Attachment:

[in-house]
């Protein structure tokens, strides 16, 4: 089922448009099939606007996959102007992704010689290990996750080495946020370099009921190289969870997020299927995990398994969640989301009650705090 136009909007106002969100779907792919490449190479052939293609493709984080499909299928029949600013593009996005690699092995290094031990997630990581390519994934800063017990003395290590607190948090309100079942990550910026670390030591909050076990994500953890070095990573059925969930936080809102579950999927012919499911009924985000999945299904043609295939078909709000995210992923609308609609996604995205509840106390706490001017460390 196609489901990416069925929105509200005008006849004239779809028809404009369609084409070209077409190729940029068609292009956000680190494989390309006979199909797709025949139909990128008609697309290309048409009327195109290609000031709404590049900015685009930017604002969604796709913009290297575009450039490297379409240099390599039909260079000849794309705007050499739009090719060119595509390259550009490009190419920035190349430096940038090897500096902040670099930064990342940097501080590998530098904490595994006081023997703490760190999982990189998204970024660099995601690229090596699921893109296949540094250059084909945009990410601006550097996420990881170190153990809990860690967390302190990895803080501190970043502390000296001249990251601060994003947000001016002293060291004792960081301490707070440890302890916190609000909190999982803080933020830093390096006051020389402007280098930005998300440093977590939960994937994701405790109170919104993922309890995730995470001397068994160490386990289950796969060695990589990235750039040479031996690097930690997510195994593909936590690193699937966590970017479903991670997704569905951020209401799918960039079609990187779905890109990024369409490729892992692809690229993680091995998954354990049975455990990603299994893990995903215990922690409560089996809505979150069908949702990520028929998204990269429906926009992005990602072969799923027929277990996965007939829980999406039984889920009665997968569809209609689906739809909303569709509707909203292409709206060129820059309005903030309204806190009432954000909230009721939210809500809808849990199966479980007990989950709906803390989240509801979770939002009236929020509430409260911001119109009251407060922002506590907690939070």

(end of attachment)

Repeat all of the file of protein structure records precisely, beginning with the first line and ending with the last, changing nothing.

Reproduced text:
[in-house]
């Protein structure tokens, strides 16, 4: 089922448009099939606007996959102007992704010689290990996750080495946020370099009921190289969870997020299927995990398994969640989301009650705090 136009909007106002969100779907792919490449190479052939293609493709984080499909299928029949600013593009996005690699092995290094031990997630990581390519994934800063017990003395290590607190948090309100079942990550910026670390030591909050076990994500953890070095990573059925969930936080809102579950999927012919499911009924985000999945299904043609295939078909709000995210992923609308609609996604995205509840106390706490001017460390 196609489901990416069925929105509200005008006849004239779809028809404009369609084409070209077409190729940029068609292009956000680190494989390309006979199909797709025949139909990128008609697309290309048409009327195109290609000031709404590049900015685009930017604002969604796709913009290297575009450039490297379409240099390599039909260079000849794309705007050499739009090719060119595509390259550009490009190419920035190349430096940038090897500096902040670099930064990342940097501080590998530098904490595994006081023997703490760190999982990189998204970024660099995601690229090596699921893109296949540094250059084909945009990410601006550097996420990881170190153990809990860690967390302190990895803080501190970043502390000296001249990251601060994003947000001016002293060291004792960081301490707070440890302890916190609000909190999982803080933020830093390096006051020389402007280098930005998300440093977590939960994937994701405790109170919104993922309890995730995470001397068994160490386990289950796969060695990589990235750039040479031996690097930690997510195994593909936590690193699937966590970017479903991670997704569905951020209401799918960039079609990187779905890109990024369409490729892992692809690229993680091995998954354990049975455990990603299994893990995903215990922690409560089996809505979150069908949702990520028929998204990269429906926009992005990602072969799923027929277990996965007939829980999406039984889920009665997968569809209609689906739809909303569709509707909203292409709206060129820059309005903030309204806190009432954000909230009721939210809500809808849990199966479980007990989950709906803390989240509801979770939002009236929020509430409260911001119109009251407060922002506590907690939070």